• Clear skies

    From communication to education, satellites are providing vital services to aid people’s development on the continent.

    Clear skies

    Many people across Africa lack access to basic services, cannot get goods delivered easily to their home because they live in an informal dwelling and are vulnerable in emergencies simply because the authorities can’t find their home. Poor addressing means deliveries go astray, businesses cannot be found, aid doesn’t end up where it’s needed and remote areas can be difficult to manage.

    This affects nearly 75% of the world’s population, according to UN estimates. Across the continent one of the biggest challenges in providing relief to people living in extreme poverty is locating them.

    So what if providing the world with addresses was simplified to just three words? That’s what CEO and co-founder of a system called What3words, Chris Sheldrick, has developed. Speaking at this year’s Design Indaba – held in Cape Town during March – he discussed how using satellite images to divide the world into a grid of 3m by 3m squares could change the way we look at locations. The system’s formula is quite simple. Each block (of which there are 57 trillion in total) is assigned with a unique three-word address, for example toffee.chair.plant.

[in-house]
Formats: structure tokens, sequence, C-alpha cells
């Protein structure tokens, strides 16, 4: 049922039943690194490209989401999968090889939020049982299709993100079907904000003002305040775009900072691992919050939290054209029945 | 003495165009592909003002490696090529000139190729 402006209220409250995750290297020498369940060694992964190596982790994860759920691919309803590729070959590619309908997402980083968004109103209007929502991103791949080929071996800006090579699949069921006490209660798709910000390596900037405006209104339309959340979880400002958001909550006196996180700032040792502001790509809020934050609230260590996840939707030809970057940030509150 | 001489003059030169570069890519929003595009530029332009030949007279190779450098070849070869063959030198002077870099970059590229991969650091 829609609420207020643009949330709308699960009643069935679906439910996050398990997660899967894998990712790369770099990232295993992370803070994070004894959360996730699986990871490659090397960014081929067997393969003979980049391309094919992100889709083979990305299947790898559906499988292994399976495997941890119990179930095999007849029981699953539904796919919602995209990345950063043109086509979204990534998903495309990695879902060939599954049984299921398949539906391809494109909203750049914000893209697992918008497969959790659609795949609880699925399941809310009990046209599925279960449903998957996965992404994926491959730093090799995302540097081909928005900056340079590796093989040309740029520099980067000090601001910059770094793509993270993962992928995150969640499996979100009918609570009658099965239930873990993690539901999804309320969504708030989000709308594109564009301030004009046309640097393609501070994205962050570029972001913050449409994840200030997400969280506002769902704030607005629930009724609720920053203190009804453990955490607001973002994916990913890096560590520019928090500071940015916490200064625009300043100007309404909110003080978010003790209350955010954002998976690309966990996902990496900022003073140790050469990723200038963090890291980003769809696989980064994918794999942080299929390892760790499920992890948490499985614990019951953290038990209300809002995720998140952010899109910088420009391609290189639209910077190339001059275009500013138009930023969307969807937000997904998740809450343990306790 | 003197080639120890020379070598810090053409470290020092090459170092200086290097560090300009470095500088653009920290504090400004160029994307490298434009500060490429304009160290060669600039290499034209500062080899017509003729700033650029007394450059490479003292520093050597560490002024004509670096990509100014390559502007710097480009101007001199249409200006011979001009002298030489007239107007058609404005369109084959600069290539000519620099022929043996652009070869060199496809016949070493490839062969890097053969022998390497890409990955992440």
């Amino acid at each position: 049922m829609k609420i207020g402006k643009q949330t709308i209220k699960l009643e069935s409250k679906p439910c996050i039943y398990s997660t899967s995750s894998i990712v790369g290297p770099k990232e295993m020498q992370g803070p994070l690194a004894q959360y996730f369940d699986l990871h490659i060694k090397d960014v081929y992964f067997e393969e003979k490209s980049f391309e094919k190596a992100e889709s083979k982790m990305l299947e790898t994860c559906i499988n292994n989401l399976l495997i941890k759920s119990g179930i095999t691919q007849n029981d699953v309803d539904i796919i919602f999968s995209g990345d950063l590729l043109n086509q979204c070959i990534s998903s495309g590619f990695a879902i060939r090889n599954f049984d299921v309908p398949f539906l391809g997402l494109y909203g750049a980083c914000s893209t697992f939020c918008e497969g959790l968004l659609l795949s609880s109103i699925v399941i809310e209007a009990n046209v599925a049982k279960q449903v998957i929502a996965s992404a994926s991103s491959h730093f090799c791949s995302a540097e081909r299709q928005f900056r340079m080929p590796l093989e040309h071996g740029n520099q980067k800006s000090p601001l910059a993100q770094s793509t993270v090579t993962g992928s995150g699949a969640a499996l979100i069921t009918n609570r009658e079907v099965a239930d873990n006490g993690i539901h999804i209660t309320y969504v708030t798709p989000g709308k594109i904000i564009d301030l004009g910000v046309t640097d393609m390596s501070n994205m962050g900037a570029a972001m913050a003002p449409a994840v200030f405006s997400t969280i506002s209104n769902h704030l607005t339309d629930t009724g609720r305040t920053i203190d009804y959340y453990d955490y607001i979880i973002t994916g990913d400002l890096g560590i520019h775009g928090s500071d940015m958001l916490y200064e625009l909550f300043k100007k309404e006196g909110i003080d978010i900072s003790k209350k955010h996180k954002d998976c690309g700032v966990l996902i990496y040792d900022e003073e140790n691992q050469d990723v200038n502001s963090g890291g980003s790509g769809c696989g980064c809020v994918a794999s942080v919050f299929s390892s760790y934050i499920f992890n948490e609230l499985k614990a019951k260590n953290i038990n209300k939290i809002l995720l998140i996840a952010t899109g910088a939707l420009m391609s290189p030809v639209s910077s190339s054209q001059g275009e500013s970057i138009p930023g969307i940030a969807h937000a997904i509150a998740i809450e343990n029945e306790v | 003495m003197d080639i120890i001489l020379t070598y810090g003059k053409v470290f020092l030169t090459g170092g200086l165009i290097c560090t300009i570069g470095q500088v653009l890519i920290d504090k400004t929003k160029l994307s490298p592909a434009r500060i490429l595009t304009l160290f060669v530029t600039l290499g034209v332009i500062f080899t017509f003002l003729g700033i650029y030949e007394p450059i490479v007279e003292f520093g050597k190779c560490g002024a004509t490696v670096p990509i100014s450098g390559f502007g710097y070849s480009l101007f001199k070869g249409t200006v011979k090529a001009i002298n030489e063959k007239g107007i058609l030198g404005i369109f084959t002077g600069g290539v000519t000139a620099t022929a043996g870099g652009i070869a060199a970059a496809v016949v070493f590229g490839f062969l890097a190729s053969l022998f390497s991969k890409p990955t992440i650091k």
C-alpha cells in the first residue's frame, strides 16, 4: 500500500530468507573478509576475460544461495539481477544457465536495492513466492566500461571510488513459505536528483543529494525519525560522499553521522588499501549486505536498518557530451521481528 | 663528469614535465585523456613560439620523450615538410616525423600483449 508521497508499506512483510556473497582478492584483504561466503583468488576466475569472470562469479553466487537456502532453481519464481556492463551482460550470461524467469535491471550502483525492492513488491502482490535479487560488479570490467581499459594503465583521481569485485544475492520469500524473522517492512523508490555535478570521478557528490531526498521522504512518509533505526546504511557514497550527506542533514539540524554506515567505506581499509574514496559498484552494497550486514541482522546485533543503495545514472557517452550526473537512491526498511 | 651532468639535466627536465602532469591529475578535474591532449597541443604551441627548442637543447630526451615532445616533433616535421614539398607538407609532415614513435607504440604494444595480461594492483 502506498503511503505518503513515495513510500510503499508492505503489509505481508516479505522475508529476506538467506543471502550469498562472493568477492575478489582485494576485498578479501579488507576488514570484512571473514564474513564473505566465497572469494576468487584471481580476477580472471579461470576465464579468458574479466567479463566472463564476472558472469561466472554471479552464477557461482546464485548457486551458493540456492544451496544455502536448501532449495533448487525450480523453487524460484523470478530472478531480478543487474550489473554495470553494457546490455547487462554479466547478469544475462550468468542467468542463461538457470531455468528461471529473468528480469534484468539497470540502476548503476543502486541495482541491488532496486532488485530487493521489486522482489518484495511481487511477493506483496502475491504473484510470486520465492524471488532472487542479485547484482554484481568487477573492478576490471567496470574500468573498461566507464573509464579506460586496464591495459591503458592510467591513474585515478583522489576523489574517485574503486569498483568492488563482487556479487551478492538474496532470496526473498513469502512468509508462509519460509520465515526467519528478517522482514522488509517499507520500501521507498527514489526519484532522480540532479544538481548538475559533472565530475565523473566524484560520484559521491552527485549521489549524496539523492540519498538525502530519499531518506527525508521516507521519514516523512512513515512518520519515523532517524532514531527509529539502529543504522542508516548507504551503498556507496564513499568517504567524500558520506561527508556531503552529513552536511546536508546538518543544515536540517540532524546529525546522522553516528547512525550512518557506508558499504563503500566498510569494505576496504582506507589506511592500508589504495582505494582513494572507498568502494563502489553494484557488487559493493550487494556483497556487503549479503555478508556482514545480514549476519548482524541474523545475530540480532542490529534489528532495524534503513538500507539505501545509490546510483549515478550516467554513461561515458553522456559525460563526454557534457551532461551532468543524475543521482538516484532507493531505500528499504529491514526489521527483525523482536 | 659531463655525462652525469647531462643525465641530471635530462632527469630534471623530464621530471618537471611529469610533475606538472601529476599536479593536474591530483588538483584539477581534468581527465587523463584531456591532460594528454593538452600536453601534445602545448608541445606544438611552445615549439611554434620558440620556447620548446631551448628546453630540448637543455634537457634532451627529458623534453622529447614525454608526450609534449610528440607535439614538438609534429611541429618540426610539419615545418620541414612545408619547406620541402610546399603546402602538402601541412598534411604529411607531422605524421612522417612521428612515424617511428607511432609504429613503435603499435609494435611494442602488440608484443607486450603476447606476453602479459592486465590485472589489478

‘Our goal has been to create an infrastructure that quickly solves a problem many countries have been struggling with for years,’ says Sheldrick. He further states, however, that the system is not meant to replace street addressing, but should rather act as an addition when street addresses are not accurate enough, as well as be an instant, scalable solution where they don’t exist.

    The system has become so successful internationally that South African NGO Gateway Health partnered with the company to help ensure pregnant women experiencing difficulty during labour can be located more easily and receive assistance from midwives. Djibouti and Côte d’Ivoire are now part of five countries worldwide that have adopted What3words as an addressing standard for their postal service.

    What3words is a global addressing system that has partnered with Gateway Health, providing people in informal settlements with unique three-word addresses